Greydon Square Interview – Prominent People Project

October 10, 2010 § 3 Comments

To celebrate my blog’s First Birthday, I am today launching the Prominent People Project.

This is the first in a series of interviews I will be posting of people who are prominent in the worlds of atheism, science, skepticism and rational thought.

My first interview is with the American Hip Hop artist Greydon Square. Born Eddie Collins in 1981, Greydon is an atheist musician whose topics cover science, faith and politics. His lyrics are intelligent and succinct, and since listening to his music I have been sent on a journey of discovery about topics like The Kardashev Scale, Extropianism, and Dyson Spheres, and have also been introduced to other prominent people in science such as Michio Kaku. His latest and third album entitled “The Kardashev Scale” includes samples from Michio Kaku and Carl Sagan among others.

This interview was conducted via email in October 2010.

Greydon Square - The Kardashev Scale

Greydon Square - The Kardashev Scale

AC: Greydon Square, I absolutely love your new album “The Kardashev Scale”. Musically it is complex and varied, and the whole album is refreshingly intelligent in a world where music is more about profiteering and selling product than making a true artistic statement. The content and context of your lyrics are intelligent, questioning, enlightening and thought-provoking. How difficult is it to write music and lyrics with substance?

GS: Well thank you first for your comments on the album. I would answer by saying you go through writing periods that are more substance filled than others. What I try to do is keep only the lyrics and songs that convey that substance, and the stuff that doesn’t rarely makes it to album.

AC: You have a very interesting story to tell about your life; orphaned and brought up in a group home, gang life, Iraq war veteran, and physics student. To what degree do each of these elements of your life influence your work? Which is the strongest influence on you?

GS: Nothing influences any more than the other as far as I know. I think it all depends on where I’m at at the time. I know that’s a simplified answer but, its only really as complicated as calling on life experiences to help fortify the meaning of lyrics I wish to convey more vividly. Group Homes, ganglife, deployment, school, it all plays a part in song writing.

AC: I was brought up in a secular household, where both of my parents had studied science in university in the USA. Their parents were strong Protestants, as were their grandparents. What was the religiosity like when you were growing up? Can you tell me if there was a pivotal moment in your life at which time you realized you were in fact atheist? If so, what was it?

GS: Nearly all of the group homes I was in growing up was sponsored or had some direct relationship with a church or religious organization. From 7th Day Adventist to LA church of Christ, Episcopalian group homes, even Catholic sponsored boys homes. I didn’t understand or became an atheist until I was 25. My de-conversion had to do with a devout ex and our disagreement on the nature of god. After a lot of reading, and research, I realized, I didn’t have any secret channel picking up secret messages from god or anyone else. That voice in my head was my own. Then I started thinking about if an all-powerful being is even possible, by that time, I had already declared my position agnostic, and shortly after denounced and rejected all other remaining religions. Since my beliefs do not include the supernatural or any deities, and stem from a humanistic perspective, I recognize that as an atheistic position.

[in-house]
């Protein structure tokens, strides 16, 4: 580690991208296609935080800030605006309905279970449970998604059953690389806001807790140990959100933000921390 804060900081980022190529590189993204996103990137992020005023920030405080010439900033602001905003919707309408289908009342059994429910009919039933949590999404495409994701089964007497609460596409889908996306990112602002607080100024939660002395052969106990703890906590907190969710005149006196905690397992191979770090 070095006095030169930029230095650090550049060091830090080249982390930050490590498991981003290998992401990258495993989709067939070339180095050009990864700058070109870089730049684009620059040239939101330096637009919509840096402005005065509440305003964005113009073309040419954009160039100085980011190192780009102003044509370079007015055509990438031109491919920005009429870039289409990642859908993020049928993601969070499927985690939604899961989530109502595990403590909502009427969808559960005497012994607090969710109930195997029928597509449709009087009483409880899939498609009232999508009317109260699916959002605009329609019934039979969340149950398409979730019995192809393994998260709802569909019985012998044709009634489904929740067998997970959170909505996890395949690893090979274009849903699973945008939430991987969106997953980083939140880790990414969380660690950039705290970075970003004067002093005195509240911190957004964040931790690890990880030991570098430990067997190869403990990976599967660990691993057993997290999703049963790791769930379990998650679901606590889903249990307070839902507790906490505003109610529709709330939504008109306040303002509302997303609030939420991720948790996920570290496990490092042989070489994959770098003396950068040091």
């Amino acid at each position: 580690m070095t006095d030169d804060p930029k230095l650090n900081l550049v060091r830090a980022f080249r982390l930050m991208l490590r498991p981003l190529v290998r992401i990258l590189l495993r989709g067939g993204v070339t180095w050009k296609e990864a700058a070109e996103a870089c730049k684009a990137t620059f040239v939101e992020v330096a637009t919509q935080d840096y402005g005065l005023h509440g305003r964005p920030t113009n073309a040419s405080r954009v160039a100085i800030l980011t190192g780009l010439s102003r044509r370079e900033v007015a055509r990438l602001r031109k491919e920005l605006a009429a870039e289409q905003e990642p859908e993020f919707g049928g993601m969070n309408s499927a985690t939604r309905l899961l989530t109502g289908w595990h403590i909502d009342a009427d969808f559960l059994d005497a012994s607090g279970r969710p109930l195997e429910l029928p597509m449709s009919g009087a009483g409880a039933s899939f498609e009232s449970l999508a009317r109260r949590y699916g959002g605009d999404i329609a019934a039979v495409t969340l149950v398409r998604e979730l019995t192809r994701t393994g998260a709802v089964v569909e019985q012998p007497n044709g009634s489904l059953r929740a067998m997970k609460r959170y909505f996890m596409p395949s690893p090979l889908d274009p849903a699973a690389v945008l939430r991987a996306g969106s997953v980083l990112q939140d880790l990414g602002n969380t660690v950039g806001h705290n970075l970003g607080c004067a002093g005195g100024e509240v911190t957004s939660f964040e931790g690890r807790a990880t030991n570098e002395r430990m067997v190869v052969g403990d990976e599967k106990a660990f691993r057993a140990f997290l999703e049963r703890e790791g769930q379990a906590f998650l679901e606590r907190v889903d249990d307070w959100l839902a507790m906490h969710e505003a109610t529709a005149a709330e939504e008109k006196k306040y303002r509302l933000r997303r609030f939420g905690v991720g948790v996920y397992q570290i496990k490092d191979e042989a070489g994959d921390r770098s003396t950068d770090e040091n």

AC: Your work is not all about atheism. You talk philosophically about the future of humanity, politically about problems in society, particularly in the USA, and also about science and technology. What would you say is your favorite topic for your music, and why?

GS: Believe it or not, my favorite subject is about how shady the music industry is. An old topic i know, but i find that a lot of underground and independent artists, still have this idea that some record company is going to ride in and sweep them off their feet. Give them the lifestyle they always wanted and dreamed of. Sadly, that’s never the way it was, and most artists never get the memo. Or research the history of the music business. I may not be a millionaire, but in the words of Immortal Technique “You don’t own me”. I like that.

AC: You talk about being “a black atheist, and there’s more of us than you think,” on more than one occasion. What importance do you give to being “a black atheist”, and is atheism becoming more prominent in black communities, in your experience?

GS: Well its a big deal because as a recent study showed agnostics and atheists tend to be more educated about the religions they reject. So you have to ask yourself, do blacks know enough about the religion they subscribe to so blindly? I think if blacks knew more about said religions, there would be more African American non-believers, but because in OUR communities blind faith is more valuable than “white man’s science”, it’s harder to convince your peers that religion is an empty answer regardless of your race or creed. I’m just trying to convince more blacks to just READ more about religion. I have no problem reading religious text, because i can process such information objectively, why can’t my reading suggestions be received the same way by my black peers?

AC: I have a huge love for Carl Sagan and Ann Druyan’s work, and take a lot of my worldviews from his words. What do you think was so special about Carl Sagan’s work that makes him such an inspiration for so many, even 14 years after his death? Who else influences your work and why?

GS: He was science’s poet as far as I’m concerned. Sagan’s passion for knowledge and truth is what drives me and what I do. He was always on a quest for knowledge, wherever it led. I think that’s brave. I aspire to be like that. Kaku is great, Robert G Ingersoll, Laurence Krauss, The Four Horsemen, and Fela Kuti.